August used to mean the return to college for me. I had a courseload of 4 classes on average, and I always had to have an extracurricular commitment, too. While I’m still growing, college was a time where I learned more about how to mange my energy in order to get things done so I could take steps towards the future I wanted. When you're an Autistic college student, learning to manage your energy is essential!
Even though I’m not in college anymore (thank goodness), there are some time management tips that I still find to be applicable for my life today. If you’re looking for ways to conserve your energy for things that matter to you, here are some of my tips and tricks for you!
(And if you're ready to put these strategies to good use, working with an autism life coach can help you stay on track toward achieving your goals! Contact us to get started!)
Don’t waste “ten bucks”
Our on-campus counseling services would hand out free swag and trinkets at campus events. One time, I got a bookmark from them with “Stress-Buster Strategies.” The one I found most insightful was, “Don’t waste $10 worth of energy on a $2 problem.” This is really tough for me as someone who wants to commit fully to everything I do. Yet, when managing the demands of various classes, I found I was able to apply this advice from time to time.
Let’s say there is a class that is offering some extra credit activities. Normally, students jump on the chance for extra credit! One of the extra credit opportunities was to watch a documentary and then to write a one paragraph reflection on it. Can you guess how many points students would get for completing this hour and a half long task? One point. One point only.
I realized that for me, it was more opportune for me to just use that extra hour to study the material to prep for the test than to waste it watching a documentary I was not really invested in. I decided to pass over this $2 problem because it was way more trouble than it was worth.
Perfectionism is overrated
I know, I know, I just did an entire blog post about perfectionism. But it bears repeating. We have to pick and choose what we want to make really good, and what we want to just get done. The competing priorities of college coursework definitely made me pick and choose what I wanted to spend my late-night study sessions doing.
Let’s say I have to answer some short answer questions and write an essay before class tomorrow. If I know the essay is higher stakes, then I want to make sure I put my attention towards that rather than getting hung up on the short answer questions. However, I will personally do the short answer questions first in order to get to the task I can get more hung up on. While some of us may no longer be copy/pasting a works-cited, the principle is still the same. If you have perfectionist tendencies, try to make sure you are putting more of your efforts towards tasks that are very important or that matter to you.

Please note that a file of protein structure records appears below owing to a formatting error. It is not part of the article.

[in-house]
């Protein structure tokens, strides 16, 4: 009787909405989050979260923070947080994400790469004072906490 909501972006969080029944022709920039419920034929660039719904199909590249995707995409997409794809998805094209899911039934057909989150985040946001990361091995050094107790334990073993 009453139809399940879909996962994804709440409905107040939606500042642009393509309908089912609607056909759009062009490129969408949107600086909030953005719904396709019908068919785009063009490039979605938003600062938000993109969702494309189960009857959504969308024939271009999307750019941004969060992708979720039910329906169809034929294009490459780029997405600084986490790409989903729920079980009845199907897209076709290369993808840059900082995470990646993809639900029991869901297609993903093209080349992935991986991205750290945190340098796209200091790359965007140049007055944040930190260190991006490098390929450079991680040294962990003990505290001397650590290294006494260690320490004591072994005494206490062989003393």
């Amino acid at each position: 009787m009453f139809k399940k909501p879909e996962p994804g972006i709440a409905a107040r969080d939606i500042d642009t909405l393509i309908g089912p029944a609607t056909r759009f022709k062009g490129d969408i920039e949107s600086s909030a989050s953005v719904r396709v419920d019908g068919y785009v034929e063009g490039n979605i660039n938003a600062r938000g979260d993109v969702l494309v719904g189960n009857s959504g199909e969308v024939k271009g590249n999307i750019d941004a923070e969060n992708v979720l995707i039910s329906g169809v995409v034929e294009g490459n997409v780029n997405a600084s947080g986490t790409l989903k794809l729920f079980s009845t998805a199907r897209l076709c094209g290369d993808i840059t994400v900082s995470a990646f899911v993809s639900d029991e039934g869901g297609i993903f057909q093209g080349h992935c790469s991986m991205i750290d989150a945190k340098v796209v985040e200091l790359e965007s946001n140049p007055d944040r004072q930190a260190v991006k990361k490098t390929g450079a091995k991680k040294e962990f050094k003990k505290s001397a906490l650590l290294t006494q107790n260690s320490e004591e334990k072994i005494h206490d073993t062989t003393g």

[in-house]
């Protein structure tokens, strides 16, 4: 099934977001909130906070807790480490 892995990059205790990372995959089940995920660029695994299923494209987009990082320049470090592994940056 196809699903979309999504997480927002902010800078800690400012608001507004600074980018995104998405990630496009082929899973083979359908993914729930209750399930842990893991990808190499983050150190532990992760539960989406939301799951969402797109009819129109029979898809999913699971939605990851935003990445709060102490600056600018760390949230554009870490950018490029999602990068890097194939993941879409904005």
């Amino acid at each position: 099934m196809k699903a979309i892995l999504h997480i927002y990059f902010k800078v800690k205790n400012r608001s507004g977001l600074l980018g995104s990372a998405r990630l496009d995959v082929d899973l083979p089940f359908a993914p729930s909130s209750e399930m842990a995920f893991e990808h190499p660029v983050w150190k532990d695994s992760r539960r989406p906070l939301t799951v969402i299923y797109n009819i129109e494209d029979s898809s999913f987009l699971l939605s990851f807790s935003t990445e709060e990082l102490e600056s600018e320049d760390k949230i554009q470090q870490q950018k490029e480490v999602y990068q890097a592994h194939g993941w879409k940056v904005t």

Don’t ruminate too much
I was fortunate enough to travel to a few academic conferences during my time in college. With these academic presentations usually came some kind of… social mixer (dun dun duuun!).
Let's imagine you're at just such an event. Maybe you have a drink and decide to try out material for your standup comedy routine. When you’re in a conversation with other students and professors, you make a poorly timed joke. Everyone stares at you, before moving onto discussing the latest scientific breakthrough.
If you’re anything like me, you will probably magnify this error in your mind and replay it over and over. Please do not torture yourself like that! If you find yourself ruminating on a social faux pas, it is okay to come up with two or three ways you may want to approach the situation differently next time.
If your brain is still occupied by the interaction, then think of other things that you enjoyed about the event or other people you met there. Start to have your mind move on. Chances are, they’ll be so tired when the conference is done, they’ll forget all about it. (Also, please remember, even neurotypicals can make jokes that don’t land from time to time.)
Finding a rhythm
I hope that by trying out different time saving techniques, you can find a rhythm in your life that leaves you feeling more energized than drained. If you need more ways to conserve your energy, one of our autism life coaches can work with you to find solutions tailored to your specific needs. Learn more about our coaching process or start getting signed up by sending us a message today!